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post #7 of Old 02-07-2019
boatsurgeon
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Re: Fried Shore Power

Quote:
Originally Posted by Ed Kinney View Post
Dearest Sailheads,

My shore power deck connection is fried. See pic.

Can anyone tell me how this could have happened? Shouldn't the dockside or onboard circuit breaker have tripped before the connection melted down?

It's 30 amp and 125 v and has been plugged into shore power for about half of the 5 years it's been installed.

Thanks in advance!

Ed

How it could have happened? One of the conductors (prolly the ungrounded by the look of it) developed an "intermittent" connection, which then began to arc and create carbon, which continued to increase the "closed" circuit connection impedance. Eventually, the impedance and resultant voltage drop became high enough that for the load current, sufficient electrical energy was converted to heat, to melt and burn the plastic.

Why the breaker didn't trip? The total circuit impedance was low enough that the current through the high impedance connection, was lower than the breaker rating. In your case, the breaker would not trip if 30 A was sustained forever. However, if 50 Vac was dropped at the high impedance shore power connection, that's 1500 W, certainly way more than enough to melt plastic. Under normal circumstances the voltage drop across a shore power connection should be less than 1 Vac.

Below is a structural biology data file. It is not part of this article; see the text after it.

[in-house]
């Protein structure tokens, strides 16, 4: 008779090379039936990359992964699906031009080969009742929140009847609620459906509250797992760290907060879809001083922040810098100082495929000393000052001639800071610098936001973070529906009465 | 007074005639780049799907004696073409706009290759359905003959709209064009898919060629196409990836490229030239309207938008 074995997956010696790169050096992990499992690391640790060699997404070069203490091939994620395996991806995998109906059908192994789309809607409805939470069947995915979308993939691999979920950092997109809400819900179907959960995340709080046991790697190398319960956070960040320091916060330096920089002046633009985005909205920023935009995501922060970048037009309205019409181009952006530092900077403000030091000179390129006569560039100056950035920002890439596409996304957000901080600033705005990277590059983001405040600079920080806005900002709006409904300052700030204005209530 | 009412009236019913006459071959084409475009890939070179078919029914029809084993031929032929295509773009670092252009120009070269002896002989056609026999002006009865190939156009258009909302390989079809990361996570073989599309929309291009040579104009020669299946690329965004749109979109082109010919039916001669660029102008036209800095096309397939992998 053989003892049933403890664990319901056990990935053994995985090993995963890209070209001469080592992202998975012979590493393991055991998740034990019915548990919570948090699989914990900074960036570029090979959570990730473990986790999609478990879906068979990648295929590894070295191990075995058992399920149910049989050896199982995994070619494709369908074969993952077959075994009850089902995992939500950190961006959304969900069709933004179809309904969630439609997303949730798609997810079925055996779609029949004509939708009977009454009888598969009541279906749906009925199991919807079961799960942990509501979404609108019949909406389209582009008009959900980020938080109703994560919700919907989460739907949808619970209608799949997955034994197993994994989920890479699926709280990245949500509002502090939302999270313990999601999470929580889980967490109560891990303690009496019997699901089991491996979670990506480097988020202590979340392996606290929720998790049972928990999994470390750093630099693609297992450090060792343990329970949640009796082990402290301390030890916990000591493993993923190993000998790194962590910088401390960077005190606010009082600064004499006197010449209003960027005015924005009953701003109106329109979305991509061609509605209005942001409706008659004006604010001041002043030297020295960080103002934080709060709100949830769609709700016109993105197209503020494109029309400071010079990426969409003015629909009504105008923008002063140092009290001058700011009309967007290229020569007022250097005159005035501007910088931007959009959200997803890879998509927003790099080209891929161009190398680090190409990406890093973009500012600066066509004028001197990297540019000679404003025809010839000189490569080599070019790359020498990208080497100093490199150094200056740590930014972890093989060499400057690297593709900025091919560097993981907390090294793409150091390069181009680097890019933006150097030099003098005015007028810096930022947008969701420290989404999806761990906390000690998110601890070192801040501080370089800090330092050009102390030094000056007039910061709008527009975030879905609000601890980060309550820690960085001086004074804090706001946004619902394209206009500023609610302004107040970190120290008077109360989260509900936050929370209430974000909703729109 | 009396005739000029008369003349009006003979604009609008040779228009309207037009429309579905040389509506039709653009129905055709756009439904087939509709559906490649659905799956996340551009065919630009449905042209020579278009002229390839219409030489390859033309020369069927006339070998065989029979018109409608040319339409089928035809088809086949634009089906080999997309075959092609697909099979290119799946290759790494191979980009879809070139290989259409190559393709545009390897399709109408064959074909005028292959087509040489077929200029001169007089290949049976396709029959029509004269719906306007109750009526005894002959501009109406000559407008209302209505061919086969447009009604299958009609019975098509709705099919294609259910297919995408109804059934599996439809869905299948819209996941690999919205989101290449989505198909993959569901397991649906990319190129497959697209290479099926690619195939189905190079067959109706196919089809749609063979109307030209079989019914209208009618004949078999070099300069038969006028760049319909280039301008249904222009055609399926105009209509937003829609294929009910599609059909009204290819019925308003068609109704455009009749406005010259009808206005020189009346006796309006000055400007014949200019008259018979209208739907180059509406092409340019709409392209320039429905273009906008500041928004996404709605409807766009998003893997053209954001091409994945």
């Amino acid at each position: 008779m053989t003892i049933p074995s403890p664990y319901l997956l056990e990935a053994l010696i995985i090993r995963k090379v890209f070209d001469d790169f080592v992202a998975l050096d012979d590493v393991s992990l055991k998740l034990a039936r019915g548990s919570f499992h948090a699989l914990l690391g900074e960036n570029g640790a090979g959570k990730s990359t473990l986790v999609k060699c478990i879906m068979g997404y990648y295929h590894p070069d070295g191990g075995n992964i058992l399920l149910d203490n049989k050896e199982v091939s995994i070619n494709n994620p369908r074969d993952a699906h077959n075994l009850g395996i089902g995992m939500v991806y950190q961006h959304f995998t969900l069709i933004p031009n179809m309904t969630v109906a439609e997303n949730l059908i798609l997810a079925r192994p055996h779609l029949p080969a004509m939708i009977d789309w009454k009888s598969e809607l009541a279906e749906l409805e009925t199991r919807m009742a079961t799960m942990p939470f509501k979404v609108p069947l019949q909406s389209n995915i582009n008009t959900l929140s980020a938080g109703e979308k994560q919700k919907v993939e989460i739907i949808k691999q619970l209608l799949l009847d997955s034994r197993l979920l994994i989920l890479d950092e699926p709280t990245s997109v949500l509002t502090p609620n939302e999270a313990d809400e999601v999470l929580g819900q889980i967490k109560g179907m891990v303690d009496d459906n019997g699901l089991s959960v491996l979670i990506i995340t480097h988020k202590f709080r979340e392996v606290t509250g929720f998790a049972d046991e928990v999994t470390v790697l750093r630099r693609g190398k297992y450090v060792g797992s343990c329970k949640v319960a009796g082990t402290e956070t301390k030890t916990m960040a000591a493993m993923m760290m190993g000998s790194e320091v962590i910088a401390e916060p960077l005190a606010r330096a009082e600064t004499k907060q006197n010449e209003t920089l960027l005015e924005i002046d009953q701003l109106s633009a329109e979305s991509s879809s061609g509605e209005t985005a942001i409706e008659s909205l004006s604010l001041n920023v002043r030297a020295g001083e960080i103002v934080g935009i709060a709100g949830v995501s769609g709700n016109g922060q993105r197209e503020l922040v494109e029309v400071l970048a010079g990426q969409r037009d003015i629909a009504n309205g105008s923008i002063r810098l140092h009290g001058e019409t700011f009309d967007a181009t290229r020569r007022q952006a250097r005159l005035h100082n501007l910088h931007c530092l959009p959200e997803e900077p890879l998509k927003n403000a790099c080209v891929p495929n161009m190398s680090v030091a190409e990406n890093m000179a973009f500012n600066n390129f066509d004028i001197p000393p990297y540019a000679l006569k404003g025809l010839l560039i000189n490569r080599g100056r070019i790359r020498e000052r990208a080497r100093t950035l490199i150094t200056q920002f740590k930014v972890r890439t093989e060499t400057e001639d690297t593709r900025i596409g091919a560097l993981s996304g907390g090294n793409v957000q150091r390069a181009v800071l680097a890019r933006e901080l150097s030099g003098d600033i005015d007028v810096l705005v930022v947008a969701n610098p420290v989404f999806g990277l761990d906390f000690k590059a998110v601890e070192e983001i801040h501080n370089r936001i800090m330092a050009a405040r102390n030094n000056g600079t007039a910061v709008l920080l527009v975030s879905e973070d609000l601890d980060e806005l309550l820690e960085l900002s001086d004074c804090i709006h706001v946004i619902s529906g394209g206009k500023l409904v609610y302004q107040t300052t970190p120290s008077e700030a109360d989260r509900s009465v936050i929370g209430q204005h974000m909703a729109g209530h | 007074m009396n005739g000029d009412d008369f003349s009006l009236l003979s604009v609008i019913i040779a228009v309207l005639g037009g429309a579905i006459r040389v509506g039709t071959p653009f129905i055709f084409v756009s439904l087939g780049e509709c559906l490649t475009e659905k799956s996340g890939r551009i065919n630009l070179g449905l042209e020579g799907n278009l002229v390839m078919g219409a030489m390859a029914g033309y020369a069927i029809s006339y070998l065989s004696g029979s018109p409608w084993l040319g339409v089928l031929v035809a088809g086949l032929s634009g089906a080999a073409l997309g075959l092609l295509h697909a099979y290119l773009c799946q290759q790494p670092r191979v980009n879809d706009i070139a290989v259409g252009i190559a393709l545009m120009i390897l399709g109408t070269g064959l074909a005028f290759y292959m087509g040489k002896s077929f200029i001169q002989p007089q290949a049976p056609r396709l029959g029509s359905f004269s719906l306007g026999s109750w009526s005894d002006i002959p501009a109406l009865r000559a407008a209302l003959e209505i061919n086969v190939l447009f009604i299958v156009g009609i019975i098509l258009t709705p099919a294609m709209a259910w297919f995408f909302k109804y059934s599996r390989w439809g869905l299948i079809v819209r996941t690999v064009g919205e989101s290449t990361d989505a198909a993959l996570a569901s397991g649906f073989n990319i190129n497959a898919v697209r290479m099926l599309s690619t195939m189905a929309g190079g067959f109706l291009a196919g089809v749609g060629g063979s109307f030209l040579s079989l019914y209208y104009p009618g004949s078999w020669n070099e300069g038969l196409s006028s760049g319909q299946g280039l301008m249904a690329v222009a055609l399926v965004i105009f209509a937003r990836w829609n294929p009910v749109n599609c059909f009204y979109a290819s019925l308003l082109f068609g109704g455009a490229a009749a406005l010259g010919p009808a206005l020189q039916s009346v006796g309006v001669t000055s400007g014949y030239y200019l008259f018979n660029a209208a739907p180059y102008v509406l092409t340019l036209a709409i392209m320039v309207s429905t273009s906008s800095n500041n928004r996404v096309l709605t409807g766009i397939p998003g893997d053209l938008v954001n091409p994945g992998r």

It is wise to check cords and connectors after every use for signs of discolouration. At first sign, investigate, as just a slight discolouration may be due to actual burning on the other side.

Also investigate any case of low AC Panel voltage reading. If it is normally 120 Vac, and today it is 108 Vac, ensure it is not because of a bad connection.

Shore power connectors have an ALF (Average Life Expectancy) of about 15 years, and cords about 5.

Last edited by boatsurgeon; 02-07-2019 at 02:48 AM.
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